Why it is Crucial to Stay Mobile and Flexible as You Age

There is no shortage of articles, blog posts and video resources concerned with telling you how to age gracefully and avoid harsh-looking lines and wrinkles. But one area that often gets overlooked, is the importance of staying mobile and flexible as you age. This  can be achieved through mobility training and other forms of treatment.

In this article, we’ll see why a lack of natural movement may be responsible for premature aging in many people.

How it Happens

The simple truth is that most of us will spend a large part of our lives practically motionless. If you’re like most people, then you will probably sit at a computer from the hours of 8-5pm (or significantly longer) and you’ll then get home from work only to sit on the couch. You probably sit during your commute too.

Now, not only does this lead to weight gain, depression, diabetes and more illnesses, but it can actually take years off of your life.

And what’s more, sitting will result in muscular imbalances in your body. This happens as muscles in the backs of the legs shorten and become tight, while those at the top become elongated and weak. The same happens to your pectoral muscles as you spend all day reaching forward toward your keyboard and to your neck if you sit in a hunched over position.

This then results in a range of serious problems. When a single muscle becomes too tight or too weak like this, it results in imbalances that change your entire posture. You might develop an anterior pelvic tilt, knee pain or other issues.

So, what happens next? Simple: you stop using that joint as you should and begin to compensate for the movement. No surprise, this then leads to more awkwardness and more pain. Eventually, you may end up hunched over and crippled and put all this down to ‘old age’.

Not only that, but this prevents you from going out and meeting new people. It prevents you from engaging in exercise, or learning new subjects. And in turn, that will cause your brain to atrophy too. The brain needs learning, it needs social stimulus and it needs movement in order to stay plastic, youthful and happy.

Imbalances, pain and injury can be the results of lack of movement.

How to Prevent it

To prevent this happening, you need to keep moving. Keep taking on new challenges and keep interacting with people. Avoid sitting for long stretches. Invest in a standing desk perhaps. Start a class such as yoga or Zumba that will put movement front and center. In fact, there are many fitness classes that consider ‘functional training’ an important part of their curriculum. Seek those out for better health now and well into your older age!

What about if there is pain being experienced in your joints, such as your knees.

How can you manage knee pain?

Knee pain can be an incredibly upsetting and distressing form of chronic pain. We are completely reliant on our knees for almost everything we do, as they are the ‘hinges’ that allows us to walk and as they are constantly forced to bear the entire weight of our bodies. While a bad wrist might be very painful, this is something that you at least won’t have to use all the time, but your knee you will have to endure every time you stand up or walk.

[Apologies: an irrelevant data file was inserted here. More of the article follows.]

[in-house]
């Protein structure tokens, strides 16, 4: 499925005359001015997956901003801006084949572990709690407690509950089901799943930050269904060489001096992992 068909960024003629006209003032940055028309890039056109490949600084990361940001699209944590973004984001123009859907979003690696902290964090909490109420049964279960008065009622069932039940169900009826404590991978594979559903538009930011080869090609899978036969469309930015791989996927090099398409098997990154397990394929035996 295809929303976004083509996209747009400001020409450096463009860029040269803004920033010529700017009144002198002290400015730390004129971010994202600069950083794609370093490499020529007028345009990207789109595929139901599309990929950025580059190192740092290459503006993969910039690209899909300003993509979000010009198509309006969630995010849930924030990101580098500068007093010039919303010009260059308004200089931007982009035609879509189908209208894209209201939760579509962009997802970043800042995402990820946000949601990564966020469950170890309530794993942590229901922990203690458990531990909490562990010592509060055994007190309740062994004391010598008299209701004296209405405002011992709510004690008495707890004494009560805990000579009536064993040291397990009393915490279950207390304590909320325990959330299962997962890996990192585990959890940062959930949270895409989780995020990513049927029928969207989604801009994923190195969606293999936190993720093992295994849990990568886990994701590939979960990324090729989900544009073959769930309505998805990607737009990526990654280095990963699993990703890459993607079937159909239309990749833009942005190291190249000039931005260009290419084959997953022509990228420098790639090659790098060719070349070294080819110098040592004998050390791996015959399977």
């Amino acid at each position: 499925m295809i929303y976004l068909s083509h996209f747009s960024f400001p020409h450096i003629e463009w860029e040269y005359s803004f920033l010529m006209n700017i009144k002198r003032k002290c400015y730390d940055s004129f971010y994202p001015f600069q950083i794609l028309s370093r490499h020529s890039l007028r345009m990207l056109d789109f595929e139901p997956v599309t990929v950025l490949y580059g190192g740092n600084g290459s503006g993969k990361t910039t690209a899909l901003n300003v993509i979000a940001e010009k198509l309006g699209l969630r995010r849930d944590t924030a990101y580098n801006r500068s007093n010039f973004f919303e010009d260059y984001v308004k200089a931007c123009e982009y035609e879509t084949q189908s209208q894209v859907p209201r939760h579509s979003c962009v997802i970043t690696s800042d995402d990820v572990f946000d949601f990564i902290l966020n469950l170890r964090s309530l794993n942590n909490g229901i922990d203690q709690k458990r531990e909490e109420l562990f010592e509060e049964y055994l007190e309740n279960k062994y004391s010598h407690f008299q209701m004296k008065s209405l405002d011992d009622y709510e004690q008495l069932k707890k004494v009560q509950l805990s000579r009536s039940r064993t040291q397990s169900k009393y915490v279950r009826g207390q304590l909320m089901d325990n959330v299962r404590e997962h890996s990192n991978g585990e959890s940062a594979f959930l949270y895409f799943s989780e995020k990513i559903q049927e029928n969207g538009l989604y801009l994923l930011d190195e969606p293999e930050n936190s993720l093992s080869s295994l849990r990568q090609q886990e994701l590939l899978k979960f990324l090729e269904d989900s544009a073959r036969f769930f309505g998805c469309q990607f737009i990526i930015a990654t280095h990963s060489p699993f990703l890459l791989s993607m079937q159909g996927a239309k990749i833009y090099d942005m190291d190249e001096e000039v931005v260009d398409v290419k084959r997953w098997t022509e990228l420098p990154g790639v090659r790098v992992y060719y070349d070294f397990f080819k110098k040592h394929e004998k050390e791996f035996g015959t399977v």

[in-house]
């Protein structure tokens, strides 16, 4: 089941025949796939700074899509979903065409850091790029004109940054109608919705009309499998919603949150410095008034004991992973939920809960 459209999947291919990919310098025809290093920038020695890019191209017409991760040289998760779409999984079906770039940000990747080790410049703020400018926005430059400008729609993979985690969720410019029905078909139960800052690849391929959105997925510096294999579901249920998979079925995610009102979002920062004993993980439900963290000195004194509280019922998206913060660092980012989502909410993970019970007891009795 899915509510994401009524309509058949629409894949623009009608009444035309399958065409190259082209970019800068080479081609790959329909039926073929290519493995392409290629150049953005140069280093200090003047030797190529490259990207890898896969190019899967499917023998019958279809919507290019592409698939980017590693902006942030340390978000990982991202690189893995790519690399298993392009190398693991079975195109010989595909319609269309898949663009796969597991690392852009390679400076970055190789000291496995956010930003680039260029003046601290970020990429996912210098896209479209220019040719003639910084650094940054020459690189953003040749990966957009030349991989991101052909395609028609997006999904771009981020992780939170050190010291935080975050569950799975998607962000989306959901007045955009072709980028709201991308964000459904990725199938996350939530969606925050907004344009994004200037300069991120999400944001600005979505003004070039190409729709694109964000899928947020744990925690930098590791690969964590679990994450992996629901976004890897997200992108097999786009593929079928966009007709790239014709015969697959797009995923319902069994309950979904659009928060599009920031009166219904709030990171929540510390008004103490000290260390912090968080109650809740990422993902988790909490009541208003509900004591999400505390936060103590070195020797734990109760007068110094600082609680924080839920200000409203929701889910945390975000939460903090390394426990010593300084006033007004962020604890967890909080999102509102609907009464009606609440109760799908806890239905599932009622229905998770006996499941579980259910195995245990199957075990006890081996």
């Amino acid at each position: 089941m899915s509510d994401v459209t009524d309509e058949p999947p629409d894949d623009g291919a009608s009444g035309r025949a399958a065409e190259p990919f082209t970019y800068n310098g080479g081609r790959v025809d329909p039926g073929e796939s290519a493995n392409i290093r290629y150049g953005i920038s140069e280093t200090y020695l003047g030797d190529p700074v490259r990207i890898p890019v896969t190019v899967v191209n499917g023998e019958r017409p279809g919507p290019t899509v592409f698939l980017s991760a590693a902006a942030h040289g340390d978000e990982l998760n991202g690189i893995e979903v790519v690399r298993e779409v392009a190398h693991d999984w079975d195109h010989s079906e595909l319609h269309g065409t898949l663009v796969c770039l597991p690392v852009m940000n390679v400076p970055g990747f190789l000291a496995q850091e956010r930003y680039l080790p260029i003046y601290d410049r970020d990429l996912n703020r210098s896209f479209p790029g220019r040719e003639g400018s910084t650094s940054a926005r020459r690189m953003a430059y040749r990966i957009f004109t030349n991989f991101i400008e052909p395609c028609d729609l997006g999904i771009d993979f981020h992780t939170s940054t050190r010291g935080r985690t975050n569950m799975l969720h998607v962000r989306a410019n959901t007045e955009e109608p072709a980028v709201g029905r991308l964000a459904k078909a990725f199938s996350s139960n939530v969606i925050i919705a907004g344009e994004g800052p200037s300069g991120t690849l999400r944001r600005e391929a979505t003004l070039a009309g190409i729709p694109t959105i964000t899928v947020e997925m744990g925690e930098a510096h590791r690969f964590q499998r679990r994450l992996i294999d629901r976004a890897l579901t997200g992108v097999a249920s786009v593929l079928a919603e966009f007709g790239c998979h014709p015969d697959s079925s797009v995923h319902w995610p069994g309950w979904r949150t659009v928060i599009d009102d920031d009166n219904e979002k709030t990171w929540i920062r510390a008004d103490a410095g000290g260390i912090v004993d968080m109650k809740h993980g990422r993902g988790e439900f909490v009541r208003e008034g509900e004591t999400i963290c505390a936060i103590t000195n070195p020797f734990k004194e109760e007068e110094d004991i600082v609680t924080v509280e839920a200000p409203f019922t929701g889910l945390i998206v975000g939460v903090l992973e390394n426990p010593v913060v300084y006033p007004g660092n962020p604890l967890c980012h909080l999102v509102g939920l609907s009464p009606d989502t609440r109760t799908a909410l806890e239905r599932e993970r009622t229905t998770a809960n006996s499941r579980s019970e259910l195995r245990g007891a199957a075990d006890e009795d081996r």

And of course, like many things, this is a common issue that will often crop up as we get older. So what do you do?

One option is to get a knee replacement. This will replace your knee joint with a synthetic device that has been crafted for you. However, it is of course better to avoid getting a knee replacement unless it is entirely necessary. Many people will prefer to put off this option for as long as possible by using various techniques.

And there are many ways you can manage knee pain and help to limit it. Here we will look at a few options.

Knee Pain: Know Your Options

Exercise: Your physiotherapist or chiropractor can advise of certain exercises that can be highly useful to allow you to improve mobility and ease pain. At the same time, in some cases strengthening the muscles and ligaments around the knee joint can also reduce the discomfort.

Analgesics (Pain Killers): Pain killers are highly useful for any chronic pain. Blood thinning pain killers such as Aspirin or Ibuprofen may also be particularly useful, as these can help to reduce swelling and the discomfort and damage that this can cause.

Orthotics: These are particular inserts for your shoes which can help to alter your stance slightly and take the pressure off of your knees as a result. Depending on the nature of your knee pain these can be quite effective in helping to reduce it.

Supplements and Diet: Your diet can have a big impact on the health of your knees. For instance, certain amino acids and minerals can help you to actually strengthen and repair the tissue that surrounds and constitutes your knee. Also, essential fatty acids may help to lubricate the joints.

Support: There are several supports you can get for your knee that will help you to avoid discomfort and further injury. A tube grip around the joint on its own for instance can be enough to lend you basic support, or you might benefit from a more specific form of support such as a patella strap.

Rest: Resting a bad knee is very important. The less you use it the more you can slow down the deterioration of bone and cartilage. Generally avoid unnecessary exertion, and use a walking stick if necessary to take the weight off your knee when you do use it.